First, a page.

All those Colorado days of sunshine ☀️ are about to get even sunnier. Gov. Jared Polis recently announced his support for a bill that would enable state workers, for the first time to negotiate with the state over pay, benefits, and working.
When state workers are able to negotiate with their employer just like other workers do everyone ends up benefiting. When state workers earn more they spend those raises in their local communities.
Colorado’s 28,000 state workers make Colorado run. They care for veterans and those with disabilities, maintain the safety and use of state roads and bridges, protect the quality of drinking water and air, provide stewardship to public lands, and keep prisons and communities secure—just to name a handful of essential services.
With a Masters of Public Health, 32-year-old Cassie Geremaia, a Colorado native, fights to make healthcare more affordable for the average resident. She feels strongly that everyone should have access to quality medical care regardless of their economic situation.
In remarks she made at the Colorado State Capitol with Gov. Polis and the bill’s sponsors, she relayed, “When I was young, my mom and I lived in a car, sometimes staying with family, but only temporarily. Through Section 8 housing our situation got better. Eventually, we moved to Parker, which offered me a better education but also showed me the differences between my life and that of wealthier families. The realization that health depends on where you live and your access to resources deeply impacted my choice to serve the State of Colorado.”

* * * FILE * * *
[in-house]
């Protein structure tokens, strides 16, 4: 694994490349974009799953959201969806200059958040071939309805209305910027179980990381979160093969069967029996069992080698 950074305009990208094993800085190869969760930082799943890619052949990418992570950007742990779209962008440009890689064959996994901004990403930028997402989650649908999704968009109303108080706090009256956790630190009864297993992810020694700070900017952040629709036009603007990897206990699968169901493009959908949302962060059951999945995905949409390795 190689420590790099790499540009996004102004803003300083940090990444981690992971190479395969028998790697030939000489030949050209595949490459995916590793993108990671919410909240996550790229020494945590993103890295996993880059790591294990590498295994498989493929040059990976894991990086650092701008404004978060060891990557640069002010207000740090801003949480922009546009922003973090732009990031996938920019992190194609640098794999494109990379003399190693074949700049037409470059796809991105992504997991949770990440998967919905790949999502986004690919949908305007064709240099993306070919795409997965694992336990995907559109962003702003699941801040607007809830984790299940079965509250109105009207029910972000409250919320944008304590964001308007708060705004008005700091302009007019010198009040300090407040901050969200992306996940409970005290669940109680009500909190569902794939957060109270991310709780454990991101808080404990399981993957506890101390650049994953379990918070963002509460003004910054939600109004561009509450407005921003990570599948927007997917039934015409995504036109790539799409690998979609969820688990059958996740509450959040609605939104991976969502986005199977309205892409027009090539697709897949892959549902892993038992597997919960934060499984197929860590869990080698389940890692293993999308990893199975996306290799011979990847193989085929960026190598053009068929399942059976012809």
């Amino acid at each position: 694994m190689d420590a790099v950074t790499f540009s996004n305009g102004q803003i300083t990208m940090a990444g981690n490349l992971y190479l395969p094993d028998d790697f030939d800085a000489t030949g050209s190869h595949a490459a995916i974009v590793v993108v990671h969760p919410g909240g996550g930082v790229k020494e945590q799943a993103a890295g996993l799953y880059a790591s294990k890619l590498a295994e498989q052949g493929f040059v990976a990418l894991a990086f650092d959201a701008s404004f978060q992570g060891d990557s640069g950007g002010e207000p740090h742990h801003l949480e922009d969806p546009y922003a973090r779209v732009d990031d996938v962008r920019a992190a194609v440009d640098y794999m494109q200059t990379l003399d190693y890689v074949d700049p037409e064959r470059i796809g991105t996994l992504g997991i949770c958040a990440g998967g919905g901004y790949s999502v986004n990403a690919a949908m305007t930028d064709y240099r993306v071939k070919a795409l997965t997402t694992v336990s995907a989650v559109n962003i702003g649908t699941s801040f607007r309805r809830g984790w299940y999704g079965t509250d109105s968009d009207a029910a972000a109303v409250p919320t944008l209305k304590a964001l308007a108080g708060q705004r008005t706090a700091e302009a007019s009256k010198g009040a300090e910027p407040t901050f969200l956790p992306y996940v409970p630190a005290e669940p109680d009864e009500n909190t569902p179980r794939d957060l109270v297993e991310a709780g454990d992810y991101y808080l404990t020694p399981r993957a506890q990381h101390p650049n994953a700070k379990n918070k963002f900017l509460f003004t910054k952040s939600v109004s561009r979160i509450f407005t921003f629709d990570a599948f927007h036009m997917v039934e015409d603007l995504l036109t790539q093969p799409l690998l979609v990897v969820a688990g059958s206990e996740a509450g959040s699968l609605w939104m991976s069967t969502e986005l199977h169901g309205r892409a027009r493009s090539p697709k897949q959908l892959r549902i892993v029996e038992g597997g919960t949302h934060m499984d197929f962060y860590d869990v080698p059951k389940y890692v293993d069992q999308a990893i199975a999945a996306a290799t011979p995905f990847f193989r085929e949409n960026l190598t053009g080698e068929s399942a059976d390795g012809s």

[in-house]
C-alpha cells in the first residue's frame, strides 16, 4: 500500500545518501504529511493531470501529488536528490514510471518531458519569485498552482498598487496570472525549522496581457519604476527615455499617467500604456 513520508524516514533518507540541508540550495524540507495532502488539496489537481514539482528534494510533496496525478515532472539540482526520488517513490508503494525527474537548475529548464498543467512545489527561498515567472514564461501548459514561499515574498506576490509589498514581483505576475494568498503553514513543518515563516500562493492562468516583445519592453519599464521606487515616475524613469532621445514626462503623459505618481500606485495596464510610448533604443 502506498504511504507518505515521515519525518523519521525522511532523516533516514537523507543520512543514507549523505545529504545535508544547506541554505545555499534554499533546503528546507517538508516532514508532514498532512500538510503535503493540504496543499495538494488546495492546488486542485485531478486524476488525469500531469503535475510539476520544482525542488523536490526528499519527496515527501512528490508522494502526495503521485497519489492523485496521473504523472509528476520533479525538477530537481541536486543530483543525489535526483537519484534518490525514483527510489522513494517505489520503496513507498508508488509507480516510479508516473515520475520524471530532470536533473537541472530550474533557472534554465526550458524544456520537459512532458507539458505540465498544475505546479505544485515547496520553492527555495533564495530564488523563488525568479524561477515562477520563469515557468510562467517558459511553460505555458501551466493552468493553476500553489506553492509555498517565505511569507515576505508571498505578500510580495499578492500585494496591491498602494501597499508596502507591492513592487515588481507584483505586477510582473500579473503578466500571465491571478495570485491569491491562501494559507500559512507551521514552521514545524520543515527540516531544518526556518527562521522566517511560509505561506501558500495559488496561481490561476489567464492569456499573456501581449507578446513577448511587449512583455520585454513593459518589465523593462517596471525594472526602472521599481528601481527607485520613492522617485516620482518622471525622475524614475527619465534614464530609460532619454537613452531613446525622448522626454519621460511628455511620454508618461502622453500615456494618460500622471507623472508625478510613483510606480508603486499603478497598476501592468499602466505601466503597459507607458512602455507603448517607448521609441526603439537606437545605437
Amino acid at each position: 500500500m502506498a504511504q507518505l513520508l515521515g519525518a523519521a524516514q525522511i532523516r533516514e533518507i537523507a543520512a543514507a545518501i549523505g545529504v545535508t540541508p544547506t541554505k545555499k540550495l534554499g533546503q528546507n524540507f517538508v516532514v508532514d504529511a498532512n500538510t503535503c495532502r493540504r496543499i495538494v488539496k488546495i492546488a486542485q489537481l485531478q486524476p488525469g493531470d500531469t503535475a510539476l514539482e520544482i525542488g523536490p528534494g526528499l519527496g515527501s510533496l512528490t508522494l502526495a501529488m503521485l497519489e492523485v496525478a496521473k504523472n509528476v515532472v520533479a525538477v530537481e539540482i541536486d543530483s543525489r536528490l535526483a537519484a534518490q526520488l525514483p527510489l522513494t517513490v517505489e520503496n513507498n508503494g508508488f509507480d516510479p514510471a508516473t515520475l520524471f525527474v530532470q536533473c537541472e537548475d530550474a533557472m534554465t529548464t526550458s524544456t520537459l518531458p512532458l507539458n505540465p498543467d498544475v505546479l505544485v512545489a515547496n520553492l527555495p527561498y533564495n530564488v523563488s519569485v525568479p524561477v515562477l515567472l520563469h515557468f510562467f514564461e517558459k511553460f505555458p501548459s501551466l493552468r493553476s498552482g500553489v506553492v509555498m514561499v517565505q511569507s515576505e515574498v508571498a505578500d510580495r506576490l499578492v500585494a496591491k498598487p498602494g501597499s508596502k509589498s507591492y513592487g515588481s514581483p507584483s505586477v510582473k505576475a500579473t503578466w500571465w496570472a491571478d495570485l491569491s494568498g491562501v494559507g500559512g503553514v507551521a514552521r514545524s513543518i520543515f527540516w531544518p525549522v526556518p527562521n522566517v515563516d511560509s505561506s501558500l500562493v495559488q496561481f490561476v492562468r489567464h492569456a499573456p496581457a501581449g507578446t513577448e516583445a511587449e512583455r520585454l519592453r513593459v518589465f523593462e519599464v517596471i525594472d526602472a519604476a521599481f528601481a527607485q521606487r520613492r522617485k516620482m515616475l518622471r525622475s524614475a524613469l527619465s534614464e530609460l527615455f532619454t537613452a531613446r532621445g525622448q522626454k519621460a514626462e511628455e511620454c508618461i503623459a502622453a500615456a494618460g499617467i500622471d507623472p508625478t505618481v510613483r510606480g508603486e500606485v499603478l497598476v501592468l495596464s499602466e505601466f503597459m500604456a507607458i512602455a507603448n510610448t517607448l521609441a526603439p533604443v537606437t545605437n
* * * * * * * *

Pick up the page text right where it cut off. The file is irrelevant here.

Cassie’s early childhood experiences “made me want to give back” and “help improve services for Coloradans,” but she also acknowledges concern for her own financial future, considering “over $100,000 in student debt and with costs of living and health care constantly rising.”
Especially in expensive cities like Denver, state workers are indeed seeing their living standards erode as costs go up. The The Denver Post reported that some state workers now take on second jobs and do things like rent out their homes on Airbnb to make ends meet.
“That’s why [it’s so important] to celebrate our move forward with collective bargaining for state workers,” Cassie says. “Everyone has a right to come together with one voice to stand up for their rights, safety, and economic well being.”
Across the country, momentum is building for state workers. By the end of spring 2020, over 50,000 state employees will have won the right to form a union in less than 12 months—20,000 in Nevada, 2,000 in Delaware in June 2019, and 28,000 in Colorado when the legislature acts.